Though a graduate of Dublin's Newpark Music Centre in jazz performance, Ruba Shamshoum's delightful debut CD doesn't fall neatly into any particular category. What does these days? The Palestinian-born, Dublin-based singer infuses elements of jazz with her Middle Eastern roots on these nine originals, ably backed by some of the country's finest musicians, who straddle the fields of contemporary jazz, folk and improvised music. A little of all these strands percolate through the compositions. Shamshoum delivers most of the songs in Arabic, a language whose innate musicality seems tailor-made for the poetic sensibility of these songs of love, kinship and soul-searching. No Arabic vocal diva, Shamshoum stylishly sidesteps stereotypes and instead maps out a highly contemporary and personal course.
Shamshoum's voice is a thing of beauty, the seduction immediate from the first notes of "Randomness of Beauty Spots." Not just a pretty voice, much of her vocal appeal lies in the subtle shifts of weight in her phrasing and the flow of sounds that imbue the songs with their emotional ambiance. Her accompanists are significant partners in the process. Aleka Potinga
's cello and Matthew Jacobson
's hand percussion lend Arabic textures to this opening track, while Orlando Molina
's guitar and Barry Rycraft
's deft double bass rhythms are more jazz oriented. Against this hybrid soundscape Shamshoum glides between gently undulating narrative, punchy rhythmic mantras and high-pitched wordless flight, culminating in a powerful finale. It's an impressive opener that stays with you.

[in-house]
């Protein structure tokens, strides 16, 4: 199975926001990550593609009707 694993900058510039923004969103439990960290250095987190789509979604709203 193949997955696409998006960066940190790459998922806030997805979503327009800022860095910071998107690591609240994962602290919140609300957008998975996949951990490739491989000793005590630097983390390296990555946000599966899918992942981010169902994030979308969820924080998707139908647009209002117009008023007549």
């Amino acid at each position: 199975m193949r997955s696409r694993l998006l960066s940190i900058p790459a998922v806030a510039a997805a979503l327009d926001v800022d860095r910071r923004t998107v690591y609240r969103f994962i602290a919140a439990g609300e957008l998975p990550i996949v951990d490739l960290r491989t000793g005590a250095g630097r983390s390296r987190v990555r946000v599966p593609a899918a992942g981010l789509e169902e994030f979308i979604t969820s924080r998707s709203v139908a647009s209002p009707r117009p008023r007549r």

Brushes, bass and painterly guitar accompany Shamshoum's layered vocals on the caressing slower number "Hana," with Matthew Berrill
's softly lilting clarinet coloring the spaces. Sparer still the arrangement on "Carousel of Love," with acoustic guitar the sole foil to Shamshoum, who flits between solo and harmonically layerd vocals. Lyrically, love provides the grist to Shamshoum's mill, her tales sometimes simple, as on the breezy, bass-driven "Lalya," or hauntingly poetic, notably on "La Yayl La Trooh," where her verse evokes the lyricism of the Arabic romantic poets: 'white of jasmine and gardenias too/red of poppies and pomegranates/green, pure of cactus and fig/a paradise full of song/black/never once does the night last.'
Or this from the sunny "Fuqaati," where cello, guitar and voice entwine over the gentle swing of brushes and bass: 'Across the mountains/across the sea/take me in your skies/let the wind sew your path.'
There's poetry of a different kind on "Genesis of the Bubble," where Shashoum's spoken-word recital is backed by abstract, edgy collective improvisation from Potinga, Molina and Jacobson that's evocative, at least in mood, of the Grateful Dead
's "Dark Star." Irresistible, the rhythmically cantering "Burkan," with pianist Jay Wilson
adding another texture; Molina's sinuous electric guitar improvisation and Potinga's infectious cello motif are both memorable but its Shamshoum's powerful vocal that most captivates here. Intimacy is the key on "Ya Layl La Trooh," a slow-waltzing anthem given the small jazz ensemble treatment, with Berrill's clarinet dovetailing with Shamshoum's to gorgeous effect.
With her beguiling debutwhich should win some converts to the beauty of the Arabic languageShamshoum blurs the lines between what might be considered radio-friendly fare, smouldering balladry and more progressive ventures. It's the accomplished work of an emerging talentone that could go far.